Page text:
Pope Benedict XVI, in his general audience today, condemned the assassination of Lebanon’s industry minister, Pierre Gemayel, a Maronite Christian and member of the Phalange party. (Pierre Gemayel’s father, Amine, was president of Lebanon from 1982-1988.) Benedict warned citizens of Lebanon that there were "dark forces who are trying to destroy the country."

The pope firmly condemned "this brutal attack" and assured people of his prayers and "spiritual closeness to the family in mourning and to the beloved Lebanese people." He added: "In the face of the dark forces that seek to destroy the country, I invite all Lebanese not to allow themselves to be overcome by hatred, but to reinforce national unity, justice and reconciliation, and to work together to build a future of peace.” Benedict XVI also urged "leaders of the nations that have the fate of this region at heart to contribute to finding a global negotiated solution to the various situations of injustice that have existed for too many years."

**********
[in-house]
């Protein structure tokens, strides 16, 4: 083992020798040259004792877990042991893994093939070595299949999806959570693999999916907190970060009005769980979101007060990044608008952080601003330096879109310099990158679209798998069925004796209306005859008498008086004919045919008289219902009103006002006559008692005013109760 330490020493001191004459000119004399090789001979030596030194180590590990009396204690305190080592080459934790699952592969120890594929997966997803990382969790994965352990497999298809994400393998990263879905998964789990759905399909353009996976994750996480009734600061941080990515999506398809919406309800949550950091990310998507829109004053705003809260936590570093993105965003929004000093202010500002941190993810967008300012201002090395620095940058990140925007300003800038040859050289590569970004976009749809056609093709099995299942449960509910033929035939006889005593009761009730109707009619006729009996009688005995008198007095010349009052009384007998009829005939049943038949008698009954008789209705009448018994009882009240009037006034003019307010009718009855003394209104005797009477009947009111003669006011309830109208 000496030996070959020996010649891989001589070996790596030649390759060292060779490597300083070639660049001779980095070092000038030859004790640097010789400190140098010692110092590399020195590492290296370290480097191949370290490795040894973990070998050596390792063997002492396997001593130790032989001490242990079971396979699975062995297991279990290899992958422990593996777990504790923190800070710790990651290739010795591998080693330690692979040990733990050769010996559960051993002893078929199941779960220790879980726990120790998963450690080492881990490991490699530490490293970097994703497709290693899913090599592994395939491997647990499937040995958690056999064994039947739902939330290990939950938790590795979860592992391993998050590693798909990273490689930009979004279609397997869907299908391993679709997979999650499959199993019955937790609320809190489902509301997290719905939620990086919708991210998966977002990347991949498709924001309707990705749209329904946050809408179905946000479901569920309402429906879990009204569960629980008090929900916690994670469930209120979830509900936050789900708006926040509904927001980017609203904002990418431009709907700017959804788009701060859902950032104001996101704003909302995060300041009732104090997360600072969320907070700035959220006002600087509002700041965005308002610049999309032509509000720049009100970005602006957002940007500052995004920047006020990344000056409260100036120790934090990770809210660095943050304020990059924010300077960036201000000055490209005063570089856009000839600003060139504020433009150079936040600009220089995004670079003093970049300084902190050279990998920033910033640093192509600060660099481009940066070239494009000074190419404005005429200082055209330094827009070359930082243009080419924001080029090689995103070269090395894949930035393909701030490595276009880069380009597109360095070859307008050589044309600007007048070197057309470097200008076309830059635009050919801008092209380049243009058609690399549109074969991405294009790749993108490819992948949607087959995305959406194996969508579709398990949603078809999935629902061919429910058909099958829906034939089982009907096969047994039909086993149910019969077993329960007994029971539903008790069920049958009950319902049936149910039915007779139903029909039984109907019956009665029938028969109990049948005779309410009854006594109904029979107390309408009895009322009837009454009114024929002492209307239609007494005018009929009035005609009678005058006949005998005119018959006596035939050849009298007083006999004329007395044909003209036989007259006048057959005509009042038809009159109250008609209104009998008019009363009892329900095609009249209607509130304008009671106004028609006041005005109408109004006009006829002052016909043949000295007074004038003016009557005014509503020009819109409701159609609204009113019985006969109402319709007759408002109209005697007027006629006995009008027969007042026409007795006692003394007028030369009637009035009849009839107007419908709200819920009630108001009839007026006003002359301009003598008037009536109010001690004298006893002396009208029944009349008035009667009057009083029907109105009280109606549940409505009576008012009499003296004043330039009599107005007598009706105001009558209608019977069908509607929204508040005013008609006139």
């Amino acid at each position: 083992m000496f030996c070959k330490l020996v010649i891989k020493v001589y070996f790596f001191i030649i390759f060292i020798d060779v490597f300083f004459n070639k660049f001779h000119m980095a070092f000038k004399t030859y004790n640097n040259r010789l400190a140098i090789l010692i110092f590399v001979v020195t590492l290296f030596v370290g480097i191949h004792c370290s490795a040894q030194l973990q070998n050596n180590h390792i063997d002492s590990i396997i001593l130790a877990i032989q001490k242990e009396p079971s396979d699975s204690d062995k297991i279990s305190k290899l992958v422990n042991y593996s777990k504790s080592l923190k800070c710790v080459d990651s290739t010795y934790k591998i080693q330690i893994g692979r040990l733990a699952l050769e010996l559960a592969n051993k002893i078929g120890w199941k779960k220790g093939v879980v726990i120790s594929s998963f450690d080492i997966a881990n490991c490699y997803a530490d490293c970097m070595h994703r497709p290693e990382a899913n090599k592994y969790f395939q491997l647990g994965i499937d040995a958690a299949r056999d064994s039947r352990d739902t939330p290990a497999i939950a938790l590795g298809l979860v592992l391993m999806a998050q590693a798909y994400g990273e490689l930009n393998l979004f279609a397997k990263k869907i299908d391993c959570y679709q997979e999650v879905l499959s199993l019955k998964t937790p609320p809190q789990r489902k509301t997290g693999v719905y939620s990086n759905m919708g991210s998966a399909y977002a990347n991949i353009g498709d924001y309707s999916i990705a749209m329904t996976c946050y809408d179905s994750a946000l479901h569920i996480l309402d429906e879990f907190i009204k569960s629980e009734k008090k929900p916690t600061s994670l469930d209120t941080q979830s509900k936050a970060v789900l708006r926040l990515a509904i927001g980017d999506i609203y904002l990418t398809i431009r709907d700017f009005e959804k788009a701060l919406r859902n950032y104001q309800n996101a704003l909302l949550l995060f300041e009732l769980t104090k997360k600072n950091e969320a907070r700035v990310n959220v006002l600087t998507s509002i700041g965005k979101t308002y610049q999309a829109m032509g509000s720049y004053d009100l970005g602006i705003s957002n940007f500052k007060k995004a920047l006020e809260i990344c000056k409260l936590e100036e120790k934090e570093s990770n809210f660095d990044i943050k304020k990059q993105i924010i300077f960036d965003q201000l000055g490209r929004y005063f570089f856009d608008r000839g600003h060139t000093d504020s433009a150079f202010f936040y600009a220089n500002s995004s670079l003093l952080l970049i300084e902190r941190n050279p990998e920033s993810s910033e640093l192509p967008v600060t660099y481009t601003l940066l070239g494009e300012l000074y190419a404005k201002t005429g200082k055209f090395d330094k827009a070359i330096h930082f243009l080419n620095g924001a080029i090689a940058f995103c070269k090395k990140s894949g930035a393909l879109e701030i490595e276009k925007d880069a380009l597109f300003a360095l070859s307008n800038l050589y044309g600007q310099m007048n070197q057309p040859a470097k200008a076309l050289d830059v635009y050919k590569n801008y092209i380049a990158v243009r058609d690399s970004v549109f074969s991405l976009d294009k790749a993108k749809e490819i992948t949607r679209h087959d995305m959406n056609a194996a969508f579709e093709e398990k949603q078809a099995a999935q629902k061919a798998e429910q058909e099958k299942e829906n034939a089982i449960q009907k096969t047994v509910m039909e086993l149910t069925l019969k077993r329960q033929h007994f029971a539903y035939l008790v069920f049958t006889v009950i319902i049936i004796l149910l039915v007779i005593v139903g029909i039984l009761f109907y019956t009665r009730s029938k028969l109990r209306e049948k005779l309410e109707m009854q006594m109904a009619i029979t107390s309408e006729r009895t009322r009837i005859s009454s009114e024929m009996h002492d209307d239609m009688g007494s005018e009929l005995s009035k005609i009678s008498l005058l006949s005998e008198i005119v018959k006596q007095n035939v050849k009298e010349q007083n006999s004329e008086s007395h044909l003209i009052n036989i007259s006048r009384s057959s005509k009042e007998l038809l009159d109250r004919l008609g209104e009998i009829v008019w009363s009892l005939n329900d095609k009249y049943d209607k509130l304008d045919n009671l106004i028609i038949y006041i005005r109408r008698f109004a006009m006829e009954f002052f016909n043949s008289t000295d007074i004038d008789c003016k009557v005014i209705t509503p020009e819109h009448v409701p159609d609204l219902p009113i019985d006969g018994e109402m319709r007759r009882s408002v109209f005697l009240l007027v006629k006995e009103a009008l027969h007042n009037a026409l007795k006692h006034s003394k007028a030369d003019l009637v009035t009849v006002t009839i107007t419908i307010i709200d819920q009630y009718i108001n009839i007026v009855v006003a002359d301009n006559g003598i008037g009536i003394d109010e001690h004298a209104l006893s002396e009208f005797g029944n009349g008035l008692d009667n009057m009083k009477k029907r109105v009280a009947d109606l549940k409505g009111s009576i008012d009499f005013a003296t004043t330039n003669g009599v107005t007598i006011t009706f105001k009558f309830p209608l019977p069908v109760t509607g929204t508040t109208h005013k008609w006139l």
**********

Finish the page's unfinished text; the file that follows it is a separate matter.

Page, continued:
Do we realize that Christians are being driven out of this great land of Lebanon every single day? What the radical Muslims have done to Lebanon, both culturally and politically, is a massive tragedy and seemingly beyond the comprehension or concern of most Westerners. But why do evangelicals care so little? Could it be that we do not care that much about the church unless it is “our” sector or favorite tribe? I do wonder. Paul exhorts the very kind of response that Pope Benedict gave when he counseled us “to weep with those who weep.”

We ought to pray for “the peace of Jerusalem” every day. Our government has made many mistakes, and quite often engaged only those parts of the world of economic interest to us. Yet America remains the world’s only power that can do something about many of these tragedies. I pray our leaders will do more than issue statements. While some of you pray for Lebanon let us all actively “clothe ourselves with the Lord Jesus Christ and not think about how to gratify the desires of the sinful nature” (Romans 13:14, TNIV). We are given to the world to be salt and light. I pray that we will pursue that calling with deeper resolve in the coming months as the clash between darkness and light becomes even more obvious.